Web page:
Australian consumer watchdog cracking down on rapid antigen testing pricing

Australian Consumer Watchdog has announced that it will crack down on Rapid Antigen Tests (RAT) price cuts amid a national shortage.

“The ACCC (Australian Competition and Consumer Commission) is monitoring the situation and will take appropriate action under existing authority,” said ACCC Chair Rod Sims. statement..

“We are not ashamed to name suppliers and retailers who think they are doing the wrong thing.”

This happens as concerns about the price of the test grow. Social media posts It shows that some retailers were selling them for A $ 45 (US $ 32) per test.

As Omicron variants exploded across Australia, laboratories offering PCR tests were exposed to tremendous pressure and were temporarily closed. As a result, RAT is increasing.

Approximately 84 million federal-funded rapid antigen tests are secured by the state and territory governments.

Epoch Times Photo
Volunteers will hand out a Covid-19 Rapid Antigen Immunochromatography (LFT) box in northeast London on January 3, 2022. (Tolga Akmen / AFP via Getty Images)

According to The Sims, Watchdog is asking suppliers for information about costs, current inventory levels, order prices, and when consumers will soon have additional testing available.

“We also need to contact major retailers and pharmacies seeking similar information and be able to substantiate any claims they make to consumers about the reasons for the higher prices. It reminds me, “he said. “We also had over 100 consumer contacts through Infocentre or online forms.”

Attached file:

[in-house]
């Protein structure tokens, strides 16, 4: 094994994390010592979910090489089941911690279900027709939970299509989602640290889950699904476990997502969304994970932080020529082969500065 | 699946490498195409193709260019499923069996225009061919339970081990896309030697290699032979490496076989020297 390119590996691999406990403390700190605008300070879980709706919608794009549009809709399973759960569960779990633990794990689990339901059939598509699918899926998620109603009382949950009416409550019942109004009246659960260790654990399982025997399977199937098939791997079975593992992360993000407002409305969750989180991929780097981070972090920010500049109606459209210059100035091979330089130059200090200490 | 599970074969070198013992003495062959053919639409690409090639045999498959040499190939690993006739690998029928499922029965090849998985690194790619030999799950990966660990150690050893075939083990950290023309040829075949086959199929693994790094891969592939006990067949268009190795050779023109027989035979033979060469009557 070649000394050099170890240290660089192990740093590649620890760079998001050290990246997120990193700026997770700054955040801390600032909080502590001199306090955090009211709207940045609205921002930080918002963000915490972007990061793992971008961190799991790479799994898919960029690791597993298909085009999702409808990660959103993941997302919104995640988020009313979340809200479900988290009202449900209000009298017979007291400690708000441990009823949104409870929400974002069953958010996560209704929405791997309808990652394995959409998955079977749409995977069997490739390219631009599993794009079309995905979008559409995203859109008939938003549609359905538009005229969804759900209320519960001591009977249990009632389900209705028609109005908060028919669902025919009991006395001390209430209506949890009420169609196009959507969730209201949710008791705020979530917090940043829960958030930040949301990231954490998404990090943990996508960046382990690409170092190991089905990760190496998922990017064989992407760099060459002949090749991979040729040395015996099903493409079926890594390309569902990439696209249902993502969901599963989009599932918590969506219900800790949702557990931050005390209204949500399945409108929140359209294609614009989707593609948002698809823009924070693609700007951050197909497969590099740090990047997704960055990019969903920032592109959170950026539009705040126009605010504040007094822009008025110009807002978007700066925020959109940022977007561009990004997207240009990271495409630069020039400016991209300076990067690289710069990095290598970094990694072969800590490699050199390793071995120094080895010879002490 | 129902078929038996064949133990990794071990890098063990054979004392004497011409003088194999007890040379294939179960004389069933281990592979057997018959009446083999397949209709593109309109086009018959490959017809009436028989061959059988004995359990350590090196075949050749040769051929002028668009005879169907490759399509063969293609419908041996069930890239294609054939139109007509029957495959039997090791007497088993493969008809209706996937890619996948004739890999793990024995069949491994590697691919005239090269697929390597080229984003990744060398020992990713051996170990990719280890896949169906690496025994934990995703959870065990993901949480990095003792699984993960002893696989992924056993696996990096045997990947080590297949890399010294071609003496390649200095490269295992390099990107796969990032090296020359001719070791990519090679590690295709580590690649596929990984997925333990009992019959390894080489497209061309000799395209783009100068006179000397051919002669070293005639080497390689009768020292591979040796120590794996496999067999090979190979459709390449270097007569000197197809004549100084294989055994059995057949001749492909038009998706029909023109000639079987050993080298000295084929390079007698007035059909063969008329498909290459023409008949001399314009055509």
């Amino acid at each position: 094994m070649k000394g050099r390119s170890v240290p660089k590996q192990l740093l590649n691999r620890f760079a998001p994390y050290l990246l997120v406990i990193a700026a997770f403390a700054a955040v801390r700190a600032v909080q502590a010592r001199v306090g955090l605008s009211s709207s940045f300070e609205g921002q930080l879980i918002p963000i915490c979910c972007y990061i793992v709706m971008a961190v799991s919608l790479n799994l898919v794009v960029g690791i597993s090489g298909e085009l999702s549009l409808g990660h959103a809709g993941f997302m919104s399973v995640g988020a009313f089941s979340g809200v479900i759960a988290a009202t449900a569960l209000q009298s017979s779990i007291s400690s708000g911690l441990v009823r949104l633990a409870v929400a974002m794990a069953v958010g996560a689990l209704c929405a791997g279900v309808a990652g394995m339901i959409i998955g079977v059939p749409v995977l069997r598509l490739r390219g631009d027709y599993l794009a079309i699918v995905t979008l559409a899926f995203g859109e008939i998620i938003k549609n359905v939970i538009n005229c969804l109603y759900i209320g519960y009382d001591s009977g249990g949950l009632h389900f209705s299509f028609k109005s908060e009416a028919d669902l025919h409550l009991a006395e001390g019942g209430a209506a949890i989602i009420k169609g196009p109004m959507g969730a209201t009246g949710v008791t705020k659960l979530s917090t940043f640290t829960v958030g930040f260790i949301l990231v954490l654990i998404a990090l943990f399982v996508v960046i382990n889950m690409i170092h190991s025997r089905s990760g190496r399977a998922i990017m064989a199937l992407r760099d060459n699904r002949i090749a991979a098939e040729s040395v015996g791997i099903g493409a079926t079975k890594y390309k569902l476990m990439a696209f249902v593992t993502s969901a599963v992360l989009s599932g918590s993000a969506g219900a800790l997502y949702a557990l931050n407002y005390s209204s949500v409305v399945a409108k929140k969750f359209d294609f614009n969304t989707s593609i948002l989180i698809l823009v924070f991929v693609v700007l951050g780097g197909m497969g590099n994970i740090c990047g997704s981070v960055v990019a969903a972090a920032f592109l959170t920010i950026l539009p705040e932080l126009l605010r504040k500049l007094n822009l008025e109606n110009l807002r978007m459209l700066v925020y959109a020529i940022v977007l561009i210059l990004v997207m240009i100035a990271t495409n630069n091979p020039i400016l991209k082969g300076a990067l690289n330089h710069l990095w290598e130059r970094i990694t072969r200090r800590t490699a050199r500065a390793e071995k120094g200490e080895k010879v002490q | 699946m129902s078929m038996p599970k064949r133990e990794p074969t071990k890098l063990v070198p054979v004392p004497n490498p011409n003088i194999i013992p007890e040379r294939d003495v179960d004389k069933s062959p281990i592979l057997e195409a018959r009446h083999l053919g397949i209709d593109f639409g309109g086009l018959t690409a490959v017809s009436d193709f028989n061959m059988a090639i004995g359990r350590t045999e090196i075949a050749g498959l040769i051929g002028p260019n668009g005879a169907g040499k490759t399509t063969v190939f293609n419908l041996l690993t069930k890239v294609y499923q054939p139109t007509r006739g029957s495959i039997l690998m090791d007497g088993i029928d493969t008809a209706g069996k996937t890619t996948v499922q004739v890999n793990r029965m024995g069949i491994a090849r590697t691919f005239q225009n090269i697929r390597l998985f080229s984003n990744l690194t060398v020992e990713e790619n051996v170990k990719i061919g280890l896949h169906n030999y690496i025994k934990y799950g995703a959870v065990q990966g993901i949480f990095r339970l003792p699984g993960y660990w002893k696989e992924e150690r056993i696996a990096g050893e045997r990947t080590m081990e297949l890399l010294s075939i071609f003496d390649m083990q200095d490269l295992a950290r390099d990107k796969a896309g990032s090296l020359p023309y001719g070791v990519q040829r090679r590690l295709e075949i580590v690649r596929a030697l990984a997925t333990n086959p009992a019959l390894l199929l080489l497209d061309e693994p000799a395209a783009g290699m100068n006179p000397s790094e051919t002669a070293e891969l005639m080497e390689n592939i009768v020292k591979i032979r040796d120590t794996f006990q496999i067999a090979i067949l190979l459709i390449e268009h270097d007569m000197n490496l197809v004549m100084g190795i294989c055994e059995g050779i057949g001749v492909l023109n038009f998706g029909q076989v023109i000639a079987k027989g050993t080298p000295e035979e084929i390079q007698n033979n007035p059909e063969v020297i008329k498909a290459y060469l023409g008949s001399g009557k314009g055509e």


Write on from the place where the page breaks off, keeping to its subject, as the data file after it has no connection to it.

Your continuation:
Prime Minister Scott Morrison, who previously said that RAT is not offered free to everyone like in some countries such as the United Kingdom, faces severe criticism from opposition parties and unions.

“This is a public policy failure never seen before in this country,” opposition leader Anthony Albanese told reporters in Newcastle.

“It’s unbelievable that the government told people not to go and be tested, but to test themselves with a rapid antigen test that isn’t available and affordable.”

Epoch Times Photo
Australian opposition leader Anthony Albanese speaks to the media at a press conference at the Canberra Parliament Building on July 16, 2021. (LukasCoch / AAP Image)

Gerald Hayes, secretary general of the New South Wales Health Services Union, said he had heard of a supplier selling RAT for $ 100.

“We had the opportunity to see what was happening abroad, but we still have no plans to make sure we are ahead of the game,” he told ABC on Wednesday. rice field.

“I think the federal government should be able to run a logistic campaign that takes care of all Australians, whether you are wealthy or not.”

The National Cabinet will meet on Wednesday to discuss discounted RAT prices for concession cardholders.

Consumers who want to report on their conduct or have evidence of a price-fixing cartel are encouraged to: Contact the ACCC..

Epoch Times Sydney Staff